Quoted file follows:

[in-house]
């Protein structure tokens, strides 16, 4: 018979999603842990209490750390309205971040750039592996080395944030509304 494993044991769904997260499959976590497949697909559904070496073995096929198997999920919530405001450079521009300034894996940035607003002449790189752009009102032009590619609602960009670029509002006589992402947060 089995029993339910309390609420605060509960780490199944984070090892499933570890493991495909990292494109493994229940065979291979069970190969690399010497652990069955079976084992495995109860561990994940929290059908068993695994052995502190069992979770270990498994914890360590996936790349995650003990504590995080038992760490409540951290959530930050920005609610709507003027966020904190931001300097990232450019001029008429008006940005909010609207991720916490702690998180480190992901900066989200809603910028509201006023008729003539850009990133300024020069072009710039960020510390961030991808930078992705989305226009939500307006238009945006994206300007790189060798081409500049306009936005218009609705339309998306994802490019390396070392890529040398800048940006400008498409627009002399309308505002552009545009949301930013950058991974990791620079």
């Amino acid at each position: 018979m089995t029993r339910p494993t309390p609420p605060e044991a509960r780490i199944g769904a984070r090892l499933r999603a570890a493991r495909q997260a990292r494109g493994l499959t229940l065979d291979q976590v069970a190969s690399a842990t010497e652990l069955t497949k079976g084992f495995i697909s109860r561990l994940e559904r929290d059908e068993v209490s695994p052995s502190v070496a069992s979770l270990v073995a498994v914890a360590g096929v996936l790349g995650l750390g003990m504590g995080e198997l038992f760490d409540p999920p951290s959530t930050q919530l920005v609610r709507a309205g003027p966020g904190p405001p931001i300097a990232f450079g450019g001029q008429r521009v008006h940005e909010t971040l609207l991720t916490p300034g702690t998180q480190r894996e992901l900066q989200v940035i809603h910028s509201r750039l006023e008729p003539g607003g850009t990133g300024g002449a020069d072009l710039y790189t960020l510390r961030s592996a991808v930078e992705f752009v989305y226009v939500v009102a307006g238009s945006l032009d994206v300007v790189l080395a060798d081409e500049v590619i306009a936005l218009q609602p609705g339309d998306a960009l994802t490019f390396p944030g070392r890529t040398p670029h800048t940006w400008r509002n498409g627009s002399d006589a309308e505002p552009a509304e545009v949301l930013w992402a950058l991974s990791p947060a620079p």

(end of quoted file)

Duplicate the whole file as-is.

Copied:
[in-house]
């Protein structure tokens, strides 16, 4: 018979999603842990209490750390309205971040750039592996080395944030509304 494993044991769904997260499959976590497949697909559904070496073995096929198997999920919530405001450079521009300034894996940035607003002449790189752009009102032009590619609602960009670029509002006589992402947060 089995029993339910309390609420605060509960780490199944984070090892499933570890493991495909990292494109493994229940065979291979069970190969690399010497652990069955079976084992495995109860561990994940929290059908068993695994052995502190069992979770270990498994914890360590996936790349995650003990504590995080038992760490409540951290959530930050920005609610709507003027966020904190931001300097990232450019001029008429008006940005909010609207991720916490702690998180480190992901900066989200809603910028509201006023008729003539850009990133300024020069072009710039960020510390961030991808930078992705989305226009939500307006238009945006994206300007790189060798081409500049306009936005218009609705339309998306994802490019390396070392890529040398800048940006400008498409627009002399309308505002552009545009949301930013950058991974990791620079």
């Amino acid at each position: 018979m089995t029993r339910p494993t309390p609420p605060e044991a509960r780490i199944g769904a984070r090892l499933r999603a570890a493991r495909q997260a990292r494109g493994l499959t229940l065979d291979q976590v069970a190969s690399a842990t010497e652990l069955t497949k079976g084992f495995i697909s109860r561990l994940e559904r929290d059908e068993v209490s695994p052995s502190v070496a069992s979770l270990v073995a498994v914890a360590g096929v996936l790349g995650l750390g003990m504590g995080e198997l038992f760490d409540p999920p951290s959530t930050q919530l920005v609610r709507a309205g003027p966020g904190p405001p931001i300097a990232f450079g450019g001029q008429r521009v008006h940005e909010t971040l609207l991720t916490p300034g702690t998180q480190r894996e992901l900066q989200v940035i809603h910028s509201r750039l006023e008729p003539g607003g850009t990133g300024g002449a020069d072009l710039y790189t960020l510390r961030s592996a991808v930078e992705f752009v989305y226009v939500v009102a307006g238009s945006l032009d994206v300007v790189l080395a060798d081409e500049v590619i306009a936005l218009q609602p609705g339309d998306a960009l994802t490019f390396p944030g070392r890529t040398p670029h800048t940006w400008r509002n498409g627009s002399d006589a309308e505002p552009a509304e545009v949301l930013w992402a950058l991974s990791p947060a620079p």